Category Archives: Solidarity Forever

On Publishers, Journalists, and Lawsuits – by Enrico Fierro

Italian Journalist Enrico Fierro wrote a book about a Mafia murder, got sued, won his lawsuit — and then got screwed over by his publisher, Baldini Castoldi Dalai. A particularly egregious chapter in BCD’s long history of treating its writers and translators like sharecroppers — or worse.


THE FACTS: In 2007, the publisher Alessandro Dalai asked me to write a book about the murder of a politician, a murder that involved both politics and the Mafia. The result was “Ammazzàti L’Onorevole”: L’Omicidio Fortugno—Una Storia di Mafia, Politica, e Ragazzi, published by Baldini Castoldi Dalai Editore, 311 pages, €16.50.

The book concerns the assassination of the vice-president of Calabria’s Regional Council, Francesco Fortugno, in Locri in 2005. Fortugno was at the center of a story involving scandals in the Calabrian public-health system and the malignant entanglement of the Mafia in local politics. In the background were a youth anti-mafia movement,[1] hope for change, deceptions, and betrayals. In 2007, a number of the people mentioned in the book sued me and my publisher, asking the court to award them astonishing amounts in damages.

Dalai hired one of Milan’s most prestigious lawyers, Caterina Malavenda, who in turn partnered with Luigi Pasini, an attorney based in Padua where the book was printed. Seven years later (the wheels of justice turn just this slowly), the case ended in my complete acquittal. The plaintiffs had sought hundreds of thousands of euros in damages from me personally; they’d gone so far as to ask for more than a million euros from the publisher.

Acquitted, then, and on the basis of a curt statement of judicial motivation: “No doubt exists that the [matters related in the book] serve the public interest.” The public had an interest in the information in my book, that is, and I had done no more than exercise the journalist’s right to report documented facts, not rumors or backstairs gossip.

As soon as the lawyers told me about the outcome of the lawsuit, I called Mr. Dalai. He said he was delighted and satisfied (including by the rejection of the request for damages that had involved him as well). I detected, however, a distinct change in his mood when I mentioned that we still needed to pay our lawyers, Ms. Malavenda and Mr. Pasini who, for seven years, had defended us and ultimately brought us to victory.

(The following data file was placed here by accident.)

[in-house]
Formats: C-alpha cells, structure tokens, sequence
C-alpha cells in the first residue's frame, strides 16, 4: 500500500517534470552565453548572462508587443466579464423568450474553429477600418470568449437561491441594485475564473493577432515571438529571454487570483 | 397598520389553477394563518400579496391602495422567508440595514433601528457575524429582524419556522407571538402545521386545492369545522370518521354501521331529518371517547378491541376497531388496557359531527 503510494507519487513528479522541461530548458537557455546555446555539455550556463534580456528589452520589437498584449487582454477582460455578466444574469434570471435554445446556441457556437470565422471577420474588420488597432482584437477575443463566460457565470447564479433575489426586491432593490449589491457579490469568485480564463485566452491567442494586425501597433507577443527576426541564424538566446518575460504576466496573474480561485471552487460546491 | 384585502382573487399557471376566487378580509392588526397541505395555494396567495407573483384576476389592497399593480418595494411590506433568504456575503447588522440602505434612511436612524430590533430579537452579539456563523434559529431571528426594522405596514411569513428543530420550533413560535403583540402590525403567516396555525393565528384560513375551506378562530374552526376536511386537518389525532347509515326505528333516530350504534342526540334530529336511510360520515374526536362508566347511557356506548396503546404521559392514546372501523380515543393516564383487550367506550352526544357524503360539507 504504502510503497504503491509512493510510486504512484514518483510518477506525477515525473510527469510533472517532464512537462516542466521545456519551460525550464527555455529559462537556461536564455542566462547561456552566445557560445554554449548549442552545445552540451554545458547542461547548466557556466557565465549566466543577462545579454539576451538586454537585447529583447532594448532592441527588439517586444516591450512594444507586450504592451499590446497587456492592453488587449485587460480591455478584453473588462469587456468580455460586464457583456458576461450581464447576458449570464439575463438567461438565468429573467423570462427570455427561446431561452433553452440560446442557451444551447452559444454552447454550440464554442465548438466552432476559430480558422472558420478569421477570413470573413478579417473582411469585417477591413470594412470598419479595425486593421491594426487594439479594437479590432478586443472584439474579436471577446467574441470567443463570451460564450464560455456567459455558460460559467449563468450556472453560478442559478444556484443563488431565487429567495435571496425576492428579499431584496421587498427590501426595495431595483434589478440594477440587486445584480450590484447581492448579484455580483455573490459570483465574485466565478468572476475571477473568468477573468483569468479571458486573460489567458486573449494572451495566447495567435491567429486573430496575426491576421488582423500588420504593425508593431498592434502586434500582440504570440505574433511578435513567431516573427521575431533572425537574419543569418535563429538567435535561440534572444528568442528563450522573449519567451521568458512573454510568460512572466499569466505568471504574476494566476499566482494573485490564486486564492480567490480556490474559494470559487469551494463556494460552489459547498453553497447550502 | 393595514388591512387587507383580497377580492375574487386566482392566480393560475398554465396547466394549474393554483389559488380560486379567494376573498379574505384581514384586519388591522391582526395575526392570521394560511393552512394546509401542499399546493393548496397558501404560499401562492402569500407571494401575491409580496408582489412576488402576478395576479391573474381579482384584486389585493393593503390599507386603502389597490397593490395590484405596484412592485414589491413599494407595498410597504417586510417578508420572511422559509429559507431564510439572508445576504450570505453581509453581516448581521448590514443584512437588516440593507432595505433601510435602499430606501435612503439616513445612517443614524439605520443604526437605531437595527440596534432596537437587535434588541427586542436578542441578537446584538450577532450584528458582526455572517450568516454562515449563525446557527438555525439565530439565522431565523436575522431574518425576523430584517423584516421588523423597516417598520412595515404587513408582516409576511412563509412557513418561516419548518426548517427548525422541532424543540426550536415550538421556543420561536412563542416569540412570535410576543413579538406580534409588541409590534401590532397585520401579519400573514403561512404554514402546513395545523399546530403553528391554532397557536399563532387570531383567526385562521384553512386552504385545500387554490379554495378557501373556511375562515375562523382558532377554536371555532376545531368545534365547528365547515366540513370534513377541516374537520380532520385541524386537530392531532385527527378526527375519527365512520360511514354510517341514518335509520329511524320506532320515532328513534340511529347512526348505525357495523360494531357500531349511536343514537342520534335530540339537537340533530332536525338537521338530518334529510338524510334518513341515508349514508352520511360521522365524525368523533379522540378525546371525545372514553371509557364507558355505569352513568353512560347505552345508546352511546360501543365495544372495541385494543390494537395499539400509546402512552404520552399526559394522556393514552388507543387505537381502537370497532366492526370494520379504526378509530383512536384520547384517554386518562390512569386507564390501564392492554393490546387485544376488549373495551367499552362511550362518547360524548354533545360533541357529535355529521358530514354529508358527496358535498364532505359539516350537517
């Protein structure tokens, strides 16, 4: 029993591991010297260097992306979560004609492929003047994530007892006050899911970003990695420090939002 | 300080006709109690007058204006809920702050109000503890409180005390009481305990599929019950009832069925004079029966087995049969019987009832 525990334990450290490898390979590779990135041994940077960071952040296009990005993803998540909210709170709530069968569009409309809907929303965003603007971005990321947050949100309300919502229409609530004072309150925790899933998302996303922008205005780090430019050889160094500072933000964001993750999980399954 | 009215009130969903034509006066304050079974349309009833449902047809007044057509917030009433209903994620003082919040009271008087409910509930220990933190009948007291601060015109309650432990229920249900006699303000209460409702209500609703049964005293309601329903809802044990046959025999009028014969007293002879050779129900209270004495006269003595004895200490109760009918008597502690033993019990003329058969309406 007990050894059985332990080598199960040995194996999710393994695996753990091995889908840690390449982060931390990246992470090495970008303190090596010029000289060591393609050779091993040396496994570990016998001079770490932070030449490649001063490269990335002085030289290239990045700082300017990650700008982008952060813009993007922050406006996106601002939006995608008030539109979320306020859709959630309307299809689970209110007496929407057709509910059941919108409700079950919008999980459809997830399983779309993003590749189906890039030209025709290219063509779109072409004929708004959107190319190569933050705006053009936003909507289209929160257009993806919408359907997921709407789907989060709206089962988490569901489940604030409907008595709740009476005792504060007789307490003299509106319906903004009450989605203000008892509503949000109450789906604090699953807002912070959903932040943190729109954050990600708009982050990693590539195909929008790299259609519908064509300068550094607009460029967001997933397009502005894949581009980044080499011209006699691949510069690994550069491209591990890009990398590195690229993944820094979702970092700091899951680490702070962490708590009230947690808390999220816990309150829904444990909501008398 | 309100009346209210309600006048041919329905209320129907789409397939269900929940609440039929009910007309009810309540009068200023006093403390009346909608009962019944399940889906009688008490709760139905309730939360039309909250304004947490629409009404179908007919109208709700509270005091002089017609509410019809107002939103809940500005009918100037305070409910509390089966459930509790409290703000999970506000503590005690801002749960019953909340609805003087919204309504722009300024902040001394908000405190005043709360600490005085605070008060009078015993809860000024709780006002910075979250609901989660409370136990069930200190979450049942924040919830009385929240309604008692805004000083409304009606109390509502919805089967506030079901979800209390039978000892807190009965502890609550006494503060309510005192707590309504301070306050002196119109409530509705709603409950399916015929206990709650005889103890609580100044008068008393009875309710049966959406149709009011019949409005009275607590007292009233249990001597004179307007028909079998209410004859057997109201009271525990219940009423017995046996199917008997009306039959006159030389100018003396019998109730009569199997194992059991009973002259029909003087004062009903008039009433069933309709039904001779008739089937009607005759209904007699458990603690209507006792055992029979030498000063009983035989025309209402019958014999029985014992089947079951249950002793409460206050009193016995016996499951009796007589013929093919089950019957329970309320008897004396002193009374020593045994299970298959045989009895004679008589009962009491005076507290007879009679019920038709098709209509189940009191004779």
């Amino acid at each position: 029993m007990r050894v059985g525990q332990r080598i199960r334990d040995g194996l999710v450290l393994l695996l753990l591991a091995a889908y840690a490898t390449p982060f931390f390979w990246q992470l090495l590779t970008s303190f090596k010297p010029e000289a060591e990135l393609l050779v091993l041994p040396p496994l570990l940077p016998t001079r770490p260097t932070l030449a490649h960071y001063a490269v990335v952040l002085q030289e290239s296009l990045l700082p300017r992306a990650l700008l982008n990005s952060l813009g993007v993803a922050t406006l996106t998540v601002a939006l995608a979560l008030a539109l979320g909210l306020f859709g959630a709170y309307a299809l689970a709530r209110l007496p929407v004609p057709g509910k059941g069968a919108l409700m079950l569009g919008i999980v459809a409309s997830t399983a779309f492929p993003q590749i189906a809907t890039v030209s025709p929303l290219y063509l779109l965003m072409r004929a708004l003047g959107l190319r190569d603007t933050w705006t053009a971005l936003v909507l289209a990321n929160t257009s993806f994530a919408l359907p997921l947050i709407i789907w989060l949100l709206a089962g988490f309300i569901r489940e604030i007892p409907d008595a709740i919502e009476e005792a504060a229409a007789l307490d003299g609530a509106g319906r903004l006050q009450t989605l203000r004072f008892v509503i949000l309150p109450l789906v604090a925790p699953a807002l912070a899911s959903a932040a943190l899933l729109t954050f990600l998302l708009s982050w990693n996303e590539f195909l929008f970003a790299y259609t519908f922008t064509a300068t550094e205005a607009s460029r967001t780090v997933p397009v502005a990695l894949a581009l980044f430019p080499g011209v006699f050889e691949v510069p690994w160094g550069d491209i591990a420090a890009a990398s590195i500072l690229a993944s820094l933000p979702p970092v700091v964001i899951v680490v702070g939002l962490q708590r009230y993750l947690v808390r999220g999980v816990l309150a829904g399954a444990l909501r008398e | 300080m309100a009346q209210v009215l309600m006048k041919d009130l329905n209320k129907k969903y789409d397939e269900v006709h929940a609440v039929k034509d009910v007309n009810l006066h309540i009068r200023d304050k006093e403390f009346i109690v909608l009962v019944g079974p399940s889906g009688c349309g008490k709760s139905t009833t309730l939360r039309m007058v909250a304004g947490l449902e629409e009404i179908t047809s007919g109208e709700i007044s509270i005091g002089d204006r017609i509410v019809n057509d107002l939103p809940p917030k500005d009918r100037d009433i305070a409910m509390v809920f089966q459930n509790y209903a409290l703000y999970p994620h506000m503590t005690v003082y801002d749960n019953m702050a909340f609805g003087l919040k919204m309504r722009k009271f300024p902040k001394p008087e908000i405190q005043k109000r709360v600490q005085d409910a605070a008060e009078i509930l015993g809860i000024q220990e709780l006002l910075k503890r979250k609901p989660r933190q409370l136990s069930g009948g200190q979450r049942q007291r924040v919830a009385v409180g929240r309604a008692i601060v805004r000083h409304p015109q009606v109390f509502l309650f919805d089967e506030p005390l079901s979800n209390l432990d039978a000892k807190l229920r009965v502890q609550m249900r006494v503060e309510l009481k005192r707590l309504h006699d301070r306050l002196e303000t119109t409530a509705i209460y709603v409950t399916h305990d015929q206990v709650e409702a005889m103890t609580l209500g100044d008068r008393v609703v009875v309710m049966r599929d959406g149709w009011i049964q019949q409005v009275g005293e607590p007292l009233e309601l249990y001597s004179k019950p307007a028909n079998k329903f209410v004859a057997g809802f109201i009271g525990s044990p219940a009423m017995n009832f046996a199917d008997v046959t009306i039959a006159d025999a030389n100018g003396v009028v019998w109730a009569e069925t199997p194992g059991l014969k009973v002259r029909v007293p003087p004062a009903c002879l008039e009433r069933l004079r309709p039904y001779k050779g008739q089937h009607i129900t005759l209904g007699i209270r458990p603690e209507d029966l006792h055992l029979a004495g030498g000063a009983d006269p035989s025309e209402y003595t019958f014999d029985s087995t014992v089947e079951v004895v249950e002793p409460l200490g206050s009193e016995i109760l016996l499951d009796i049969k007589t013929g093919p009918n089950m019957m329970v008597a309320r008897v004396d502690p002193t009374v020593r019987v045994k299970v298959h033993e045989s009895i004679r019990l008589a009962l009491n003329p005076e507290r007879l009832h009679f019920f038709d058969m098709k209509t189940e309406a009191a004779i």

At that point, Mr. Dalai told me that he was in no position to pay because “I’m in the midst of a bankruptcy proceeding.” He suggested I contact the new publishing house, Baldini Castoldi, managed by his son and other associates.[2]

I did so, and spoke to the woman who, at the old publisher, had edited my book and who, at the new publisher, had sent me a copy of the text of the book in .pdf so our lawyers could attach it to court documents. The response was a flat refusal: “We are a new publishing house and we cannot assume responsibility for old debts.”

I attempted to reach Alessandro Dalai again, but with no success. From that moment on, he vanished into thin air. Apparently, he had added my number to his contacts and, whenever I called his cell phone, he simply refused to answer.

There were, however, still the lawyers to pay—two people who had worked hard for me. And pay them I did, obviously, both because it was good manners to do so (I dislike having outstanding obligations hanging over my head) and out of an old-fashioned conviction that decent people honor their debts.

I would add that I have benefited from the friendship of Ms. Malavenda and the kindness of Mr. Pasini ,who reduced his fee to a bare minimum, but the costs of the lawsuit were still quite high, at least for someone in my financial situation. I paid what was due because I had no other choice. I paid on behalf of a failed publisher—a failure not solely in the formal, business sense, but also as a human being.

I did so by taking what was, for me, a substantial sum out of my family’s finances—that is, from the money we normally use to raise our children, see to their education, and look after their health (an issue that has, during this affair, been the subject of no small concern to me).

I paid for a book from which I have earned not one single euro, and I make this point in particular to the despicable individual from Calabria who accused me, years ago, of having used my book to get rich and to the rabble-rouser in Liguria who mounted a public campaign against me, defining my investigation “a wild goose chase.”